Canterbury is located in Kent in South East of England and is the regions top student destination. With a population of 170,000 people, Canterbury is recognised as the regions second largest population centre. In 2014 1 in 5 people were over 65 with the vast majority of the population aged between 20-24, indicating a large student population. In 2014 there were 30,000 students present in the city, equating to almost a fifth of the entire population. This number forecast to grow in line with local university growth plans. The 30,000 students in Canterbury attend either; University of Kent, Canterbury Christ Church University, University for the Creative Arts, or the Girne American University Canterbury. University of Kent recently achieved an outstanding teaching Gold Award, testament to their ambition to provide the best possible teaching environment for their students, and additionally, grow their student numbers.Kent University is not the only educational institution in Canterbury committed to improving their teaching environment. Christ Church University have joined forces with Kent University to develop the county’s first medical school. The bid for funded placements was accepted in March 2018, meaning up to 6000 additional student will be based in Canterbury.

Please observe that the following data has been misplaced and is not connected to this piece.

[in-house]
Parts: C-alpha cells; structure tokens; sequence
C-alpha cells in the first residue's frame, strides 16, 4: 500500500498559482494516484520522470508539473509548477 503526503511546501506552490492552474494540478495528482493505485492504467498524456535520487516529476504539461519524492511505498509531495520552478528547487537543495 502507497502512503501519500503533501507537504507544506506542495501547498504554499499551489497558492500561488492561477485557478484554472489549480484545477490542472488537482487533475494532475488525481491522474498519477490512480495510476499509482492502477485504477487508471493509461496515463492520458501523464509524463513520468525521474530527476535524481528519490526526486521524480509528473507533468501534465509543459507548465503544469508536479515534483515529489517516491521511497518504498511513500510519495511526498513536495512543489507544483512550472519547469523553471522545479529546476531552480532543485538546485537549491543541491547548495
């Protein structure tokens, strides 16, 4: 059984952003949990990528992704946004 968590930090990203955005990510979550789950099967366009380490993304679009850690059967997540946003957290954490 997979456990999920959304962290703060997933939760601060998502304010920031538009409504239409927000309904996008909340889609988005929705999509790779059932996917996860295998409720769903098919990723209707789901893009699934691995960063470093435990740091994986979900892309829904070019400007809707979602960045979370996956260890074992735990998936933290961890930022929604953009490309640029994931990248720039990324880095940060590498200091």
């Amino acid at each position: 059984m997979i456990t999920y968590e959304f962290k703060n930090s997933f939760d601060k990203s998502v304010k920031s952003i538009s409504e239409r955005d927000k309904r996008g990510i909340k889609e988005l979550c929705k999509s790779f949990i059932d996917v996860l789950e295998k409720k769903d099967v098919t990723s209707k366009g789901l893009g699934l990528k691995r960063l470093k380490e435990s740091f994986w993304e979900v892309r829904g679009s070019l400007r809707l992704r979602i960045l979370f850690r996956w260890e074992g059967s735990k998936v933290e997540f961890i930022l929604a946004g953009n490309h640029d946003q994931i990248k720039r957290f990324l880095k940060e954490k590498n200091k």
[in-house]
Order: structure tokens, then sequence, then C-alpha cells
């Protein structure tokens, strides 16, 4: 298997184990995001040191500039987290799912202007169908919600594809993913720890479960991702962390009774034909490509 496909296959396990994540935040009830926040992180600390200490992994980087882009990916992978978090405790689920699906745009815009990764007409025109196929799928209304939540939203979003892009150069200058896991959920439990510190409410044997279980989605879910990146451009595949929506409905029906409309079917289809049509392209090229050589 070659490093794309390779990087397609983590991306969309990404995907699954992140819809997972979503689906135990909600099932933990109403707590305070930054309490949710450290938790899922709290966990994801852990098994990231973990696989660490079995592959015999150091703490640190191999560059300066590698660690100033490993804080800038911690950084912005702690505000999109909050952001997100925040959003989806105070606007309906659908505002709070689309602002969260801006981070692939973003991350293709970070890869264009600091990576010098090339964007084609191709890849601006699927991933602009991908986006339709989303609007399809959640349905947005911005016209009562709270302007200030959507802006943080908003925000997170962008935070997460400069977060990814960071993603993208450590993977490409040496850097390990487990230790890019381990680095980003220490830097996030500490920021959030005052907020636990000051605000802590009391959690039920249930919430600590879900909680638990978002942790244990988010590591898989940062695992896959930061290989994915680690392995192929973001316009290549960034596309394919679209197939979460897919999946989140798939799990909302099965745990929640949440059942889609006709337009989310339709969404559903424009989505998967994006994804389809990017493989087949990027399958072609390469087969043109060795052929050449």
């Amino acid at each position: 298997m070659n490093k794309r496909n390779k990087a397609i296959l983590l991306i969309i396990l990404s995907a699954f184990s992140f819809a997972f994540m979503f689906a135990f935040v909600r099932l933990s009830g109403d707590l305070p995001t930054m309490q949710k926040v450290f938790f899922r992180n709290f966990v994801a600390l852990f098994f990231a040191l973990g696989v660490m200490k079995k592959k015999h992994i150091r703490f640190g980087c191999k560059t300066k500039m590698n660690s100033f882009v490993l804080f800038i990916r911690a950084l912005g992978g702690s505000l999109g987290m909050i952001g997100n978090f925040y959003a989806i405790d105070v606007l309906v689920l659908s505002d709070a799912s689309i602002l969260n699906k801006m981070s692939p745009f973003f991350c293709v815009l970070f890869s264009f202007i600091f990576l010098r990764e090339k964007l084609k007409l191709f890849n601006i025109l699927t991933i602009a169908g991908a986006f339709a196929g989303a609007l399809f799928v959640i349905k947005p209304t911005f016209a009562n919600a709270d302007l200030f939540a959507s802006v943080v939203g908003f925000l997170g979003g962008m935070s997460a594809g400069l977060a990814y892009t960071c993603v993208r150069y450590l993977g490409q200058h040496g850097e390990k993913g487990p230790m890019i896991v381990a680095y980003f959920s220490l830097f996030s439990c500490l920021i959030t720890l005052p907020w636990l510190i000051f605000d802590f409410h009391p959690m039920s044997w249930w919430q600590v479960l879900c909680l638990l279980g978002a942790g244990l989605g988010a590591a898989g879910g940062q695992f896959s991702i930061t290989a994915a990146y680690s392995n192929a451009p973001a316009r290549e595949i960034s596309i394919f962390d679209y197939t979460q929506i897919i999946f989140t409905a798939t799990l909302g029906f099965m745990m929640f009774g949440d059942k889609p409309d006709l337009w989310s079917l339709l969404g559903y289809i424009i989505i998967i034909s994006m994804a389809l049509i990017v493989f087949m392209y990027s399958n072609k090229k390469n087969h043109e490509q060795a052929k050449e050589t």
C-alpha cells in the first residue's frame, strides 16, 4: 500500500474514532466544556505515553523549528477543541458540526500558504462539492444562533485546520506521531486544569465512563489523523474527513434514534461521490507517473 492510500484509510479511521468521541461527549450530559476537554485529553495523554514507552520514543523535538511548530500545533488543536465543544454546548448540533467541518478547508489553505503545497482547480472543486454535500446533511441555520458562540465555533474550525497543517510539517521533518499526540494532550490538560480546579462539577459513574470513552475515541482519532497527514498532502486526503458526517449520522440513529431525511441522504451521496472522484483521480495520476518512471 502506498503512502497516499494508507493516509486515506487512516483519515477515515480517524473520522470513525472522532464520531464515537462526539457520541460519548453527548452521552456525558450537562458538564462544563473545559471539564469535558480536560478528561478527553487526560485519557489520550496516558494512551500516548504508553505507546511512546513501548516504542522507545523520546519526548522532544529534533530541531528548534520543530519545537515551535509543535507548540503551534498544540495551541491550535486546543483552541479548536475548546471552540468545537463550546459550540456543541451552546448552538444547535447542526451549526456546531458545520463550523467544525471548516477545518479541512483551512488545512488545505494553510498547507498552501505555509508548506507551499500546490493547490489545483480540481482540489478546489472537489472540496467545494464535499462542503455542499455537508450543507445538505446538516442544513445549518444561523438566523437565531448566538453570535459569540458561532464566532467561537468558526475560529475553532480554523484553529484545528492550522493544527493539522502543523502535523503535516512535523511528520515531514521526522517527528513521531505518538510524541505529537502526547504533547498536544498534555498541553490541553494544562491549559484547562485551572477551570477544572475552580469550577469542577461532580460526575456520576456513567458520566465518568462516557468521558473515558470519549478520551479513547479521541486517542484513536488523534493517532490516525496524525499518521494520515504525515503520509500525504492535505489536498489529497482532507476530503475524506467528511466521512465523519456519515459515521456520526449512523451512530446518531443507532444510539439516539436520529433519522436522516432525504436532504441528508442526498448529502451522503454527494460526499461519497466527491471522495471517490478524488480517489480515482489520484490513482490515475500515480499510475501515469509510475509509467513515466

Canterbury is a historic English cathedral city and UNESCO World Heritage Site, which lies at the heart of the City of Canterbury, Kent. This beautiful city lies on the River Stour and is a popular tourist destination: consistently one of the most-visited cities in the United Kingdom. The aesthetics of this project are designed to fit in with the local buildings & surroundings, in-keeping perfectly with Canterbury Councils planning guidelines. With regard to the design and appearance of the building, our architect has now drawn-up his sketch that was previously submitted to the Council and the development is now of a traditional appearance, restoring the terrace along Cossington Road. Some minor design tweaks may be required during the course of the application, although the architects do not think that they would be significant. The architect has also changed the roof profile, reducing the presence of the flat roof at the rear to address the comments of the Conservation Officer.